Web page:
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There’s been a rise of attackers using Microsoft OneNote attachments to spread malware and infect victim’s computers. Previously attackers would use Microsoft word and excel attachments for distributing their malware. Those attachments would contain macros that would allow them to install malware, steal passwords, or even cryptocurrency wallets. However Microsoft disabled macros by default in July, making this method unreliable for distributing malware. We soon saw attackers utilise different file formats, such as ISO images and password protected zips. However both 7-Zip and Windows recently addressed this by displaying scary security warnings when a user attempts to open downloaded ISO and ZIP files. Microsoft OneNote attachments are now the attackers’ preferred file format. The attackers would attach malicious visual basic script attachments inside the OneNote that would automatically launch the script when double-clicked. The best way to protect yourself from malicious attachments is to simply not open files from people you do not know. However should you mistakenly open one, do not disregard warnings displayed by the operating system or application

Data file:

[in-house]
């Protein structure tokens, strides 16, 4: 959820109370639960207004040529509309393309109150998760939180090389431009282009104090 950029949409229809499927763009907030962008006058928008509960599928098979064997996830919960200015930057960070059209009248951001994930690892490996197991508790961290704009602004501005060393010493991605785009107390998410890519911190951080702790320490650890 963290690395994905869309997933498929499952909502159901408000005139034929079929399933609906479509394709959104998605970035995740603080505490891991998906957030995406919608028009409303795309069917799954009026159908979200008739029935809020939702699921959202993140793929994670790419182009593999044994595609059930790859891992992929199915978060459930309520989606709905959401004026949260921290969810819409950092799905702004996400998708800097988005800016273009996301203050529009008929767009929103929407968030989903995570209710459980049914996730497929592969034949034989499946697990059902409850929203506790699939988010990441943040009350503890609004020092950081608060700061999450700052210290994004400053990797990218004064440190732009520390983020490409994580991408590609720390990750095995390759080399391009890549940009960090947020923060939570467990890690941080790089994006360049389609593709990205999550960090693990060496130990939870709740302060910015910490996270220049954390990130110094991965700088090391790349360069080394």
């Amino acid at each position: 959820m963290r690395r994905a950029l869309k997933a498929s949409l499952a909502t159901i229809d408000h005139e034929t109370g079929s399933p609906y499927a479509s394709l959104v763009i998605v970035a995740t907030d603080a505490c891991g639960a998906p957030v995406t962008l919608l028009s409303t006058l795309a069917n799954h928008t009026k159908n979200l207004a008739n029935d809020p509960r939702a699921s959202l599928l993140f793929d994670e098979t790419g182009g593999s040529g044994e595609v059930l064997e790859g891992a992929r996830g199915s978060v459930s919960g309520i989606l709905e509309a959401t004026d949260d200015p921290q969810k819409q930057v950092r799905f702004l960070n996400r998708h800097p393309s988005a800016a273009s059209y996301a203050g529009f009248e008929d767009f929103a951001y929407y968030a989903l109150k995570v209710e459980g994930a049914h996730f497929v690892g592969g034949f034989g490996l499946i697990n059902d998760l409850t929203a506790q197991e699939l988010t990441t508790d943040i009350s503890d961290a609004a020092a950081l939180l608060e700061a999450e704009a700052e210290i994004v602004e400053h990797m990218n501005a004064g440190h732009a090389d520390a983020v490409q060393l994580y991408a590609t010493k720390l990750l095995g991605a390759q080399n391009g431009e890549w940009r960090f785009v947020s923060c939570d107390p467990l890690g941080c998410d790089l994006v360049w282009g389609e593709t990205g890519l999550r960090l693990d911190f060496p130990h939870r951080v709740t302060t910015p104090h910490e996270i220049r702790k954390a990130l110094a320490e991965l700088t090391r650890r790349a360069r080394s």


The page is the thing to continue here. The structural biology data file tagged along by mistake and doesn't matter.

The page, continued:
This segment was created for the It’s 5:05 podcast